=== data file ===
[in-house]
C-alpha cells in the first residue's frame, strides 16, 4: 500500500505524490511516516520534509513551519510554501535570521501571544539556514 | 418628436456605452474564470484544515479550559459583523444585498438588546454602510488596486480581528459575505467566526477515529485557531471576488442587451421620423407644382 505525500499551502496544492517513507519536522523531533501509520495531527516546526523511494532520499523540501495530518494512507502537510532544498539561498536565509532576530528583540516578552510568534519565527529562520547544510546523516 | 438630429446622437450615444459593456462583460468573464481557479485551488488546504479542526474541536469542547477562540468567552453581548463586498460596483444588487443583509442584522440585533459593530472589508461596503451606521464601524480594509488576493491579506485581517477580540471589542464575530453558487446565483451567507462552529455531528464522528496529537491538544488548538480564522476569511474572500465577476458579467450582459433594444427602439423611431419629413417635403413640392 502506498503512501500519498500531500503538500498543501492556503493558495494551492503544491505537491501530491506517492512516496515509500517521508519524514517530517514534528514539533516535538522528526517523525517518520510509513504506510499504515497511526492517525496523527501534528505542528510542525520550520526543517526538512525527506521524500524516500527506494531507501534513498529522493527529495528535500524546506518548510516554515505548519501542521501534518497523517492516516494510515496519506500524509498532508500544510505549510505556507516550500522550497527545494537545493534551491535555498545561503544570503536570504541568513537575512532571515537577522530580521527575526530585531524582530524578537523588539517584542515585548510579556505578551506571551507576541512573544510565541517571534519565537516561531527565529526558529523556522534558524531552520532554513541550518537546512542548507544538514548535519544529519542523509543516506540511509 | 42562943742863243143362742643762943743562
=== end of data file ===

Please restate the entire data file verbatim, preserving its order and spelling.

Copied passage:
[in-house]
C-alpha cells in the first residue's frame, strides 16, 4: 500500500505524490511516516520534509513551519510554501535570521501571544539556514 | 418628436456605452474564470484544515479550559459583523444585498438588546454602510488596486480581528459575505467566526477515529485557531471576488442587451421620423407644382 505525500499551502496544492517513507519536522523531533501509520495531527516546526523511494532520499523540501495530518494512507502537510532544498539561498536565509532576530528583540516578552510568534519565527529562520547544510546523516 | 438630429446622437450615444459593456462583460468573464481557479485551488488546504479542526474541536469542547477562540468567552453581548463586498460596483444588487443583509442584522440585533459593530472589508461596503451606521464601524480594509488576493491579506485581517477580540471589542464575530453558487446565483451567507462552529455531528464522528496529537491538544488548538480564522476569511474572500465577476458579467450582459433594444427602439423611431419629413417635403413640392 502506498503512501500519498500531500503538500498543501492556503493558495494551492503544491505537491501530491506517492512516496515509500517521508519524514517530517514534528514539533516535538522528526517523525517518520510509513504506510499504515497511526492517525496523527501534528505542528510542525520550520526543517526538512525527506521524500524516500527506494531507501534513498529522493527529495528535500524546506518548510516554515505548519501542521501534518497523517492516516494510515496519506500524509498532508500544510505549510505556507516550500522550497527545494537545493534551491535555498545561503544570503536570504541568513537575512532571515537577522530580521527575526530585531524582530524578537523588539517584542515585548510579556505578551506571551507576541512573544510565541517571534519565537516561531527565529526558529523556522534558524531552520532554513541550518537546512542548507544538514548535519544529519542523509543516506540511509 | 42562943742863243143362742643762943743562